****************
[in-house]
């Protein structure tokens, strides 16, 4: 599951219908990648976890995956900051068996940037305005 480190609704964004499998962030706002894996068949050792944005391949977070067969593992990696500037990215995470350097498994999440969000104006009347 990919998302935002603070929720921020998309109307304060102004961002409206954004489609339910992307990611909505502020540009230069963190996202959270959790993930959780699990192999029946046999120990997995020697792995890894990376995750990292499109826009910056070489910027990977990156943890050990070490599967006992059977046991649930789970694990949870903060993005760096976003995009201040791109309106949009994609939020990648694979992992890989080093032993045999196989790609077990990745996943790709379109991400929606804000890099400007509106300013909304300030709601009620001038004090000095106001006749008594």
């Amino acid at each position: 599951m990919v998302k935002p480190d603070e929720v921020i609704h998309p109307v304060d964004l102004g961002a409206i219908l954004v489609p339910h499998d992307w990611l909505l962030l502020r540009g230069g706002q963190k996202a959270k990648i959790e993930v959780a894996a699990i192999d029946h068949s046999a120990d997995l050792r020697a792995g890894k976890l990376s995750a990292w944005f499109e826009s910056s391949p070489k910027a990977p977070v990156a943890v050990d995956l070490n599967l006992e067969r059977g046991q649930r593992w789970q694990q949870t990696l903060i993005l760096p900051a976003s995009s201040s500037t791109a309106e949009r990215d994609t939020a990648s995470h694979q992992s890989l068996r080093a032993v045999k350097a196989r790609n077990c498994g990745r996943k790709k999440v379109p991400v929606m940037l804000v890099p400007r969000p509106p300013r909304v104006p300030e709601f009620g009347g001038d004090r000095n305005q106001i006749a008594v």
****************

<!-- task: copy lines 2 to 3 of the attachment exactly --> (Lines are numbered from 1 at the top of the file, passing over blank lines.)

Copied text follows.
């Protein structure tokens, strides 16, 4: 599951219908990648976890995956900051068996940037305005 480190609704964004499998962030706002894996068949050792944005391949977070067969593992990696500037990215995470350097498994999440969000104006009347 990919998302935002603070929720921020998309109307304060102004961002409206954004489609339910992307990611909505502020540009230069963190996202959270959790993930959780699990192999029946046999120990997995020697792995890894990376995750990292499109826009910056070489910027990977990156943890050990070490599967006992059977046991649930789970694990949870903060993005760096976003995009201040791109309106949009994609939020990648694979992992890989080093032993045999196989790609077990990745996943790709379109991400929606804000890099400007509106300013909304300030709601009620001038004090000095106001006749008594």
């Amino acid at each position: 599951m990919v998302k935002p480190d603070e929720v921020i609704h998309p109307v304060d964004l102004g961002a409206i219908l954004v489609p339910h499998d992307w990611l909505l962030l502020r540009g230069g706002q963190k996202a959270k990648i959790e993930v959780a894996a699990i192999d029946h068949s046999a120990d997995l050792r020697a792995g890894k976890l990376s995750a990292w944005f499109e826009s910056s391949p070489k910027a990977p977070v990156a943890v050990d995956l070490n599967l006992e067969r059977g046991q649930r593992w789970q694990q949870t990696l903060i993005l760096p900051a976003s995009s201040s500037t791109a309106e949009r990215d994609t939020a990648s995470h694979q992992s890989l068996r080093a032993v045999k350097a196989r790609n077990c498994g990745r996943k790709k999440v379109p991400v929606m940037l804000v890099p400007r969000p509106p300013r909304v104006p300030e709601f009620g009347g001038d004090r000095n305005q106001i006749a008594v």